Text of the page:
My mother is a quetzal bird.
Yes, I mean resplendent. Yes, I mean she contains earth and sky.
But also my mother is a quetzal bird:
she’s adorned the heads of serpents. Men I barely knew,
men she barely knew, who thought themselves gods
startled when she turned to a canyon at dawn
or slipped from their fists into a strange song heard through beryl fog.
Yes, I mean she carries the weight of an origin story on her back.
My mother (quetzal bird)
has skin and bones the color of pulque, but she birthed
this tiny canela-colored thing who wailed at her breast dipped in blood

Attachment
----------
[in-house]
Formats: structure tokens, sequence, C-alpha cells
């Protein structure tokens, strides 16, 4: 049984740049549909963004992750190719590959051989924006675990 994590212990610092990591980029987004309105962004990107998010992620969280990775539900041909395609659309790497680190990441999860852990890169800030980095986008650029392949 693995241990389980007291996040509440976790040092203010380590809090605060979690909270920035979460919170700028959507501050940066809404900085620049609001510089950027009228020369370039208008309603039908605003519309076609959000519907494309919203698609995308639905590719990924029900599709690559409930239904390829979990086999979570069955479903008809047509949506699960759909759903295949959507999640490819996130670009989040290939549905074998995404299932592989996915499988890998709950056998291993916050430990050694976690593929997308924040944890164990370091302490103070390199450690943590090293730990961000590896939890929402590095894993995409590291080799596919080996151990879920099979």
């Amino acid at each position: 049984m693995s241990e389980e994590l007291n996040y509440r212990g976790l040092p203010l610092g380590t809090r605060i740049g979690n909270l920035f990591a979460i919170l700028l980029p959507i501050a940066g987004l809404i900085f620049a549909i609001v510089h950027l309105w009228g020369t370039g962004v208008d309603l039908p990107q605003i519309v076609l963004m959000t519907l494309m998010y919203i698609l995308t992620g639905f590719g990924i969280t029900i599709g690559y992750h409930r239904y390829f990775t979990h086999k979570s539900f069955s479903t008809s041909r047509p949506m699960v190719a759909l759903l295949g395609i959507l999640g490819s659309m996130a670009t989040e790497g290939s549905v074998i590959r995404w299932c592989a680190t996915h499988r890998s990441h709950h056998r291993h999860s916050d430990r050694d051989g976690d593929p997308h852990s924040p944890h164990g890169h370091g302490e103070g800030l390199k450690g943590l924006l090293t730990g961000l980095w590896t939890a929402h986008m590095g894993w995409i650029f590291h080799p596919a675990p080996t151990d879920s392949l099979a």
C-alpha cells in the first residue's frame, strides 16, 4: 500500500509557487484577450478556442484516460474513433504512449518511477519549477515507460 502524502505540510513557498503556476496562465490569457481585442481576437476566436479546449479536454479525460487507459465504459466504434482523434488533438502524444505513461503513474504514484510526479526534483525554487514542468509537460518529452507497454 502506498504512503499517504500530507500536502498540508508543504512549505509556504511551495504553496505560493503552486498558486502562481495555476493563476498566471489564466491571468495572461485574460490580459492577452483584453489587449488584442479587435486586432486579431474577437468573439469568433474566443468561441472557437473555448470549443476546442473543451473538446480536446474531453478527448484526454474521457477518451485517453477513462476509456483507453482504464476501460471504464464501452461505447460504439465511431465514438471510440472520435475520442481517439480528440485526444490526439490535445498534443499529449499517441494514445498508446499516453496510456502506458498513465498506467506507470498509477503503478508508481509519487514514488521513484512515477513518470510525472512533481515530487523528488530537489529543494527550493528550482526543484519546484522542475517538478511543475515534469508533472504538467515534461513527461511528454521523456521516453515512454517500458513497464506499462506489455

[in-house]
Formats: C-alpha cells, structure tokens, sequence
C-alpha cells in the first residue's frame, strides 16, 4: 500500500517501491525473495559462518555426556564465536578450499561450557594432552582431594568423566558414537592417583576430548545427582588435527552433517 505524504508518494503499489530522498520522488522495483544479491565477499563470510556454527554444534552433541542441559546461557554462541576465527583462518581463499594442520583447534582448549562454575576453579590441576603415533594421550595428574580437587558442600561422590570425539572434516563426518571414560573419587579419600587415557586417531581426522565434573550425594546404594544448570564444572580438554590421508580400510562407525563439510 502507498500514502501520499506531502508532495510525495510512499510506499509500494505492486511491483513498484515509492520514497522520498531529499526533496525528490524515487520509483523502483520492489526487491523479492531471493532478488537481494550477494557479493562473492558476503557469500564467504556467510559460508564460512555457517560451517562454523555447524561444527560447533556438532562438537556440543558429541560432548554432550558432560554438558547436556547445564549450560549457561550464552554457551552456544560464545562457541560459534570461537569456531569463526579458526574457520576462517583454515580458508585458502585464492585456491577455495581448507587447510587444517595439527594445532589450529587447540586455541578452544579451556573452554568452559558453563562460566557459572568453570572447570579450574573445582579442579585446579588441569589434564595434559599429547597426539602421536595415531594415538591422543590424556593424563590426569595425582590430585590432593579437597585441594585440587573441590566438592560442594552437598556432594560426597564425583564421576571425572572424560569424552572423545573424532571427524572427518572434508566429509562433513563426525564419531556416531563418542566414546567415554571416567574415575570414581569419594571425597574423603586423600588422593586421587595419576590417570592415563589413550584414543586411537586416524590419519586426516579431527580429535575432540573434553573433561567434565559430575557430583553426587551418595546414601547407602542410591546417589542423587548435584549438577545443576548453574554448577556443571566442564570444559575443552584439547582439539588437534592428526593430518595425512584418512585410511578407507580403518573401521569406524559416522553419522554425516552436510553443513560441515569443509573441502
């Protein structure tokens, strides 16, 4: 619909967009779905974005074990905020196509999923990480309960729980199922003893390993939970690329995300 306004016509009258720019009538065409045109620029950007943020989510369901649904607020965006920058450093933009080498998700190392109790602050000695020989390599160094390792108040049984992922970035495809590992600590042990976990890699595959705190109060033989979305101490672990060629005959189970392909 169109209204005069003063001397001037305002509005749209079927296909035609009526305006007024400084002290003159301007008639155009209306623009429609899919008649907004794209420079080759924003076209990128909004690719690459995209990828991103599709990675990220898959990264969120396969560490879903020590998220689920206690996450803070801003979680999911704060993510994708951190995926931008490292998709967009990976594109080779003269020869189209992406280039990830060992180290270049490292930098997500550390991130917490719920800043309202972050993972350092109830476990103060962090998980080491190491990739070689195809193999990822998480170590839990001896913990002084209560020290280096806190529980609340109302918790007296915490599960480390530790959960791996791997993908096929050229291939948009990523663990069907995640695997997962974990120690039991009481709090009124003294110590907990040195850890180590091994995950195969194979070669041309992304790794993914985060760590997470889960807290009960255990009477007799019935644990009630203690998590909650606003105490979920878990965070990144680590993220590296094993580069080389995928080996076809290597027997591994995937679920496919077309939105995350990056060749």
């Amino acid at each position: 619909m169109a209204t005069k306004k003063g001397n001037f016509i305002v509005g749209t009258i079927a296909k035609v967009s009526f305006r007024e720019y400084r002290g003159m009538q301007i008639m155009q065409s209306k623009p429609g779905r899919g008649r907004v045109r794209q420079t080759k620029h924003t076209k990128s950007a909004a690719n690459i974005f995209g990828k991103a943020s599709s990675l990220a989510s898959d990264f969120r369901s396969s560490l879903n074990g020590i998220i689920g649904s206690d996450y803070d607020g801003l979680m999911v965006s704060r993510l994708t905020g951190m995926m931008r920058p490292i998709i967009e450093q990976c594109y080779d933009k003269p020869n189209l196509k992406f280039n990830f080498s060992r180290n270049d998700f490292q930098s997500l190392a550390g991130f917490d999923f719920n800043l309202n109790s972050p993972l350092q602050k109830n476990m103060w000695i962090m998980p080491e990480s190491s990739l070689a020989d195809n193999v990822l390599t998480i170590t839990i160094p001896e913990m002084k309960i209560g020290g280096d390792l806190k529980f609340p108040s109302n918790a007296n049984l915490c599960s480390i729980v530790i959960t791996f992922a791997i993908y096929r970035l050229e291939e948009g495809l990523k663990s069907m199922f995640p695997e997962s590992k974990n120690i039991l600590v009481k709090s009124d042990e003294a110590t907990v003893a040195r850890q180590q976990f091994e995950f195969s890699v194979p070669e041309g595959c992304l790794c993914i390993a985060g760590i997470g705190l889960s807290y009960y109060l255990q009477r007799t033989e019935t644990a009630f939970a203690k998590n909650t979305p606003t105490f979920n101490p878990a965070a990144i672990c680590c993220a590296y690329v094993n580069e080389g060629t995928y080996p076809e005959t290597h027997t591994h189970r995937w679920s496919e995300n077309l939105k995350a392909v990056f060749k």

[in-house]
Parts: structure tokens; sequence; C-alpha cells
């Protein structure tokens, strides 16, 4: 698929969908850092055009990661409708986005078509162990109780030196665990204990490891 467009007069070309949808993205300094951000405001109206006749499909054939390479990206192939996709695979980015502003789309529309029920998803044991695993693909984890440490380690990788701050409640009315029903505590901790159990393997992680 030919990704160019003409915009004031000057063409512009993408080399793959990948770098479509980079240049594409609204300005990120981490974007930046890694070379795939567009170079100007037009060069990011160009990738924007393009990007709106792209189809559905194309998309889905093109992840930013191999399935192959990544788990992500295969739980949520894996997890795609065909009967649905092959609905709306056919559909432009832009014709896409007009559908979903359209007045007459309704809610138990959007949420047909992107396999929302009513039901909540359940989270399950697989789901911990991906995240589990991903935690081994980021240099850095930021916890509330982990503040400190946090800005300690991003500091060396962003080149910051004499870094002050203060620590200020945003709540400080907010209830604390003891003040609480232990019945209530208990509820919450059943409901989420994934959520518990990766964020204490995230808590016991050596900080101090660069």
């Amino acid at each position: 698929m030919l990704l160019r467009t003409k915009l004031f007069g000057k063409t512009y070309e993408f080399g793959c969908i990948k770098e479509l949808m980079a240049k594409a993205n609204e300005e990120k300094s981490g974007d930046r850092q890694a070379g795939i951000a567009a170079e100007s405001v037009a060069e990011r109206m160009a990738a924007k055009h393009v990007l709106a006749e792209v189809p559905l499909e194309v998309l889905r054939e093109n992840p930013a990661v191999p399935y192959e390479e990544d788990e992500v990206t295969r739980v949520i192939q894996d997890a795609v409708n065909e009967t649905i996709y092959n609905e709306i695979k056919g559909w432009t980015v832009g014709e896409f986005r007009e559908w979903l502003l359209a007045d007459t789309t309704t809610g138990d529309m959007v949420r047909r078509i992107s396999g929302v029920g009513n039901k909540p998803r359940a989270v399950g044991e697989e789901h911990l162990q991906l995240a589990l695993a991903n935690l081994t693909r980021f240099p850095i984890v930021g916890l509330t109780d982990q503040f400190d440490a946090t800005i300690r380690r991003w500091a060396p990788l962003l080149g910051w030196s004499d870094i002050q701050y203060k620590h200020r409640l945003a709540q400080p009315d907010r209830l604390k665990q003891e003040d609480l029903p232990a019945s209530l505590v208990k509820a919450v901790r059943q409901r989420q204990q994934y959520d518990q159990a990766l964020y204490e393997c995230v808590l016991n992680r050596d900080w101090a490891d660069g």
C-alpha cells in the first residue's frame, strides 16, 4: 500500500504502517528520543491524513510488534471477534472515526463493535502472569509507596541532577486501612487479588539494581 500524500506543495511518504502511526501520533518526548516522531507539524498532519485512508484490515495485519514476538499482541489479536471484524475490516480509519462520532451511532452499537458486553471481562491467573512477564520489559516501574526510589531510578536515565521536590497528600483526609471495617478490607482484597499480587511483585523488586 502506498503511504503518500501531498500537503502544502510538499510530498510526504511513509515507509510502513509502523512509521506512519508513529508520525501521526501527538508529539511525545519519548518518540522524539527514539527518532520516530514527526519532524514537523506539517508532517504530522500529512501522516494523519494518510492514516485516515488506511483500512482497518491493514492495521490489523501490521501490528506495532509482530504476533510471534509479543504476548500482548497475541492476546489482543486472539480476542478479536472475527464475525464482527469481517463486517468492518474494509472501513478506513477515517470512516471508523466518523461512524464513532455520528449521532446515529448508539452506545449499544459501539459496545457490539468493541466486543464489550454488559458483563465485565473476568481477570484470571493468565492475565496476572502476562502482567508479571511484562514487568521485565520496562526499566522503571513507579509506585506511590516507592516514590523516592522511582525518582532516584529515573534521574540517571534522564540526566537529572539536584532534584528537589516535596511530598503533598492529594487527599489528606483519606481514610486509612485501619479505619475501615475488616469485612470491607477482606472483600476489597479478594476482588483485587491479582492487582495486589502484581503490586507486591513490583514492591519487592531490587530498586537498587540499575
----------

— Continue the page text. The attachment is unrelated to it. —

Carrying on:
red plumage. She’d say I am no one’s mother. I gave birth to the wind.
So I learned the divinity of vacancy, and how you cannot hold rare creatures.
My mother is a quetz-
Hollow-flowered, with fertile beak where becalming tongue should be.
Yes, I mean
the shape breath also takes. Yes,
the quetzal bird.
Kryston Lopez is an emerging writer based in Indianapolis. Her work has appeared in High Shelf Press, Passengers Journal, and Porterhouse Review. You can find her on Twitter @krystonlopez, or on Instagram @krystoni_pepperoni.
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